Primary Vot0ing Tips
By Bob Hall
All kinds of myths and rumors circulate during elections. Don’t be discouraged; a scary story may be aimed at making you think voting is too difficult to do.
As an independent watchdog group, Democracy North Carolina receives all kinds of reports on our hotline at 888-OUR-VOTE. We encourage voters to review the candidates at www.ncvotered.org and call the hotline if you have any problems as you vote.
Here are 15 tips to make your voting experience easier:
1. You don’t lose your right to vote if you have an outstanding traffic ticket, warrant, bankruptcy or fine. No elections official will ask you about these.
2. You may take a list of your choices inside the polling place, but do not show the list to others or leave it. Using a camera or cell phone is prohibited inside the poll.
3. You may wear a button or shirt with a candidate’s name when you vote, but don’t actively draw attention to it.
4. In 2014, officials will ask if you have a photo ID, but you don’t need to show one or even answer the question to vote. However, new voters in a county may need to show an ID if the driver’s license or Social Security number they listed on their registration form could not be verified. In that case, they would need to show a photo ID or one of these with their name and current address: a utility bill, bank or bank-card statement, payroll stub, or any government document (license, bill, letter, etc.).
5. You can check your registration, see a sample ballot, and find your polling place atwww.demnc.co/myreg; enter your first and last name or use the wildcard (*) and partial spelling of your name.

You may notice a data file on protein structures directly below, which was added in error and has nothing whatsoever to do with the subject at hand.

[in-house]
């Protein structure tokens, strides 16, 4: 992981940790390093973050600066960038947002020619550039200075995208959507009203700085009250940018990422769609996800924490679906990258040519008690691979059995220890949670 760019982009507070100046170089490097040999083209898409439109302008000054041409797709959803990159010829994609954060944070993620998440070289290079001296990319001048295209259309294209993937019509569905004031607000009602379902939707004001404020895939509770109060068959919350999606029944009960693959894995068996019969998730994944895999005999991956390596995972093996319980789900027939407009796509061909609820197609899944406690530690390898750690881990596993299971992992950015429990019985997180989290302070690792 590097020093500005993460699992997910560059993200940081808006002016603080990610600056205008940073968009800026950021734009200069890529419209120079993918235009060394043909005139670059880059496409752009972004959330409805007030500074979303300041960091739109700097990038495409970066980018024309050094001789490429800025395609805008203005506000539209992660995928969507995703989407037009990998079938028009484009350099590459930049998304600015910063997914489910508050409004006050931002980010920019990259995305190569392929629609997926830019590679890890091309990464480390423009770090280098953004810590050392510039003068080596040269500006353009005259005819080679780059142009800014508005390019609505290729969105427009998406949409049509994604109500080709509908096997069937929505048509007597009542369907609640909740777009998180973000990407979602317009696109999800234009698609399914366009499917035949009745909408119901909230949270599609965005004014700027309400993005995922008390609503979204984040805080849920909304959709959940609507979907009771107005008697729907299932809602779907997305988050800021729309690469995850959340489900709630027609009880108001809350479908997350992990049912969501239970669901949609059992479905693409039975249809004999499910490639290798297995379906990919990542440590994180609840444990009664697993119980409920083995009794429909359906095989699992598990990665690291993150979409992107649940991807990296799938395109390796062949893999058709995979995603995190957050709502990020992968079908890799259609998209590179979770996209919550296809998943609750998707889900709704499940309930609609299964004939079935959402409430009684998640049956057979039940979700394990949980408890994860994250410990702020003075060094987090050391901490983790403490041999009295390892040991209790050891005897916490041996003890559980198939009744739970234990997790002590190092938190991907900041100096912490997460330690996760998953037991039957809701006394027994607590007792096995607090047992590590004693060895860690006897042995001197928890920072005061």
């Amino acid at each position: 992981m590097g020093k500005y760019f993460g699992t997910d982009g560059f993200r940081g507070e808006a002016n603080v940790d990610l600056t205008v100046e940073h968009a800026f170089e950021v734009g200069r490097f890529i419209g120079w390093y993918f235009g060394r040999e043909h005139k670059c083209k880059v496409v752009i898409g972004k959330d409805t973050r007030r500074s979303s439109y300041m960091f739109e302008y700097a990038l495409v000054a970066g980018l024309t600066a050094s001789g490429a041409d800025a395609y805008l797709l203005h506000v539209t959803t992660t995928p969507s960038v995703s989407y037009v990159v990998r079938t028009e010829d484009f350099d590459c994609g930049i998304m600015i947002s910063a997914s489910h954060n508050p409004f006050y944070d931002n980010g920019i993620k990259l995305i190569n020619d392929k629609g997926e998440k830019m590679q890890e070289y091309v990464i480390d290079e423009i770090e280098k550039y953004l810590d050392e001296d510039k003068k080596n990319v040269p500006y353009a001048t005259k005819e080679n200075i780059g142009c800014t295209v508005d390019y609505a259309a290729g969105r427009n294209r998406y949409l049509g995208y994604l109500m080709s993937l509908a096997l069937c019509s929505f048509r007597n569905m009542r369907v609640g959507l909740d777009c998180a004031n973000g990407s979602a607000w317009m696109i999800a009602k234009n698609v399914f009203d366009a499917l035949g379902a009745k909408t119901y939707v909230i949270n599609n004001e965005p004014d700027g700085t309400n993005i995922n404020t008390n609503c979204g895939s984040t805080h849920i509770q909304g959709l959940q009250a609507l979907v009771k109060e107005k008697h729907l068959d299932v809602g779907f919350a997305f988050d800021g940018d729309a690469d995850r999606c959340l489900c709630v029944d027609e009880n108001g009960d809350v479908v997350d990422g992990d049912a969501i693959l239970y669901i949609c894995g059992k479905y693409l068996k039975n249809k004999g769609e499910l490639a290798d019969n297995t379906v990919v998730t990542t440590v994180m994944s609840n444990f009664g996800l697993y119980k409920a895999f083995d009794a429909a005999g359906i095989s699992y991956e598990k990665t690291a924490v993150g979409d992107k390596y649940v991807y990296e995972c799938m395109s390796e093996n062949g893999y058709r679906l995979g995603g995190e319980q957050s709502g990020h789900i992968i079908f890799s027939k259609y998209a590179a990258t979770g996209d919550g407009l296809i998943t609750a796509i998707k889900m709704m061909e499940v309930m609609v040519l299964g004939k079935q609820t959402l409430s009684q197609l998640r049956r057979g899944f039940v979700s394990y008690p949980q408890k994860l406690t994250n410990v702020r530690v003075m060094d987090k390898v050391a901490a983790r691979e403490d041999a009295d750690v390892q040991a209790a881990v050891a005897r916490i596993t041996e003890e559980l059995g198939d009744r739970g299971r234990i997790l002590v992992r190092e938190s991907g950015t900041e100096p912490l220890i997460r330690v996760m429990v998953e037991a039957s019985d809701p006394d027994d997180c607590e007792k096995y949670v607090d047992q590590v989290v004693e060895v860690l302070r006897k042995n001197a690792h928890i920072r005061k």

6. It’s too late to register to vote in the primary as a new voter in a county; the deadline was April 11. Register by October 10 to participate in November’s election.
7. If you’ve moved within your county, the easiest way to update a registration (and vote) is during Early Voting. If you wait until Election Day, you may be sent to a different precinct to vote – or you may use a provisional ballot to avoid the extra travel. You may also update changes to your name when you vote.
8. In the primary, you choose nominees for the general election. You must vote the ballot of your party. An Unaffiliated vote may choose which party’s ballot to cast – Democrat, Republican or Libertarian.
9. Don’t forget the non-partisan races, for example, for judges. They are often toward the end of the ballot. Look on both sides of the ballot.
10. People convicted of a felony in any state may register and vote in NC after serving their full sentence, including probation. No document certifying the restoration of their citizenship rights is needed. Just register like anyone else.
11. Absentee ballots and ballots cast during Early Voting count just like those cast on Election Day. It’s a myth that they are not counted unless the election is close.
12. On Election Day, vote at your precinct’s polling place, based on where you lived on April 6. Out-of-precinct voting is not allowed except in rare cases.
13. If you mark the wrong choice by mistake, ask the official for a new ballot to replace a “spoiled” one.
14. A voter with a disability may get assistance from anyone of their choice, except their employer or union agent. Family members may help any voter.
15. If your name does not appear on the registration rolls or you have any problem when you vote, you should be offered a provisional ballot and a way to learn if the ballot gets counted or if not, why not.
Bob Hall is executive director of Democracy North Carolina, a non-partisan voting rights group. For more about voting, see www.NCElectionConnection.com or for questions, call the hotline at 888-OUR-VOTE(888-687-8683) or the State Board of Elections at 866-522-4723.